Cerebral malaria comprises the clinical reflections of a Plasmodium falciparum infection, which causes neurological disorders such as nystagmus, conjugate gaze palsy, opisthotonus, seizures, and sometimes coma. It is a severe disease that causes ring-like lesions in the brain, and is accompanied by fever. The histopathological trademark of this disorder is the engorgement of cerebral capillaries and venules due to the accumulation of parasitized red blood cells (PRBCs) and non-parasitized red blood cells (NPRBCs). The patient should be treated as early as possible, as cerebral malaria becomes fatal within 24 - 72 hours. It is characterized by retinal whitening, which helps in distinguishing it from other causes of fever. The at-risk population primarily includes children below 10 years of age; especially those living in malaria-endemic areas.
Cerebral malaria is the most serious and life-threatening forms of malaria. This infection causes chills, persistent high fever, headache, orthostatic hypotension, myalgia, and red blood cell (RBC) sludging that leads to capillary blockage at several sites. The three initial stages are:
- Cold Stage: It ranges from chills to extreme shaking for 1 - 2 hours.
- Hot Stage: It is characterized by a high fever up to 107°F (41.7°C) for 3 - 4 hours.
- Wet Stage: It is characterized by profuse sweating for 2 - 4 hours.
Since cerebral malaria gets fatal within a few days of infection, immediate treatment is necessary. The natural immunity to this disease is not very clear, but it can be artificially controlled by preventive strategies like antimalarial chemotherapy and adjunctive measures.
- Chemotherapy for cerebral malaria mainly involves the use of quinine (a bitter alkaloid extracted from the Cinchona tree bark), in case the patient exhibits chloroquine resistance. It is the only drug which has remained highly effective over a long period of time for treating this disease. Quinine functions similar to chloroquine, and interferes with the parasite's enzymatic digestion.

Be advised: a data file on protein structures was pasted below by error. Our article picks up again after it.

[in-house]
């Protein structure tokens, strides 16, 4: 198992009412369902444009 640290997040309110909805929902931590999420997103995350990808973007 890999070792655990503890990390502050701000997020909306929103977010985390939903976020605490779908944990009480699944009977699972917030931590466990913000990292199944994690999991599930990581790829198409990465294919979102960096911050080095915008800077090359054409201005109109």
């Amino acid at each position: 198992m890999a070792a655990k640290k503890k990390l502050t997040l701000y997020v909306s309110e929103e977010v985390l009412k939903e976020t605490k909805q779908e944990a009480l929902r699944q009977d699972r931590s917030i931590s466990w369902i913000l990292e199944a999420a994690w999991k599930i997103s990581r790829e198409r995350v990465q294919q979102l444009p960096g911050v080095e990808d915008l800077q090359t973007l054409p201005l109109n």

- Artemisinin, a clinically approved drug, is known to cure fever and parasitemia, faster than chloroquine or quinine. Commonly used by the Chinese as a traditional treatment for fever and malaria, it is a sesquiterpene lactone isolated from the plant Artemisia annua. It is commonly used as artesunate and artemether, and is an important factor in the treatment of multi-drug resistant P. Falciparum malaria. It is cheap and effective, but not yet licensed for use in Europe, North America, and Australia.
The use and efficacy of adjunctive measures are debatable. Some of the measures are as follows:
- Antipyretics, such as paracetamol, help in reducing fever. But how this diminution in the core temperature benefits the cerebral consequences is not yet clear.
- Pentoxifylline reduces the red blood cell deformation and blood viscosity. It impairs platelet aggregation and minimizes systemic vascular resistance, and hence improves microcirculatory flow.
- Anticonvulsants such as phenobarbital sodium are used for seizures. It is necessary to control seizures, as they cause neuronal damage and are linked with fatal outcomes.
- Desferrioxamine is an iron chelating adjuvant agent with antimalarial properties. It minimizes the formation of reactive oxygen species by decreasing the amount of free iron.
Cerebral malaria is a dangerous disease, and fatal in many cases. According to the World Health Organization (WHO), it affects nearly 300 - 500 million people every year, causing over one million deaths, and hence, possesses a very high mortality ratio as compared to other forms of malarial infections.
Disclaimer: This HealthHearty article is for informative purposes only, and should not be used as a replacement for expert medical advice.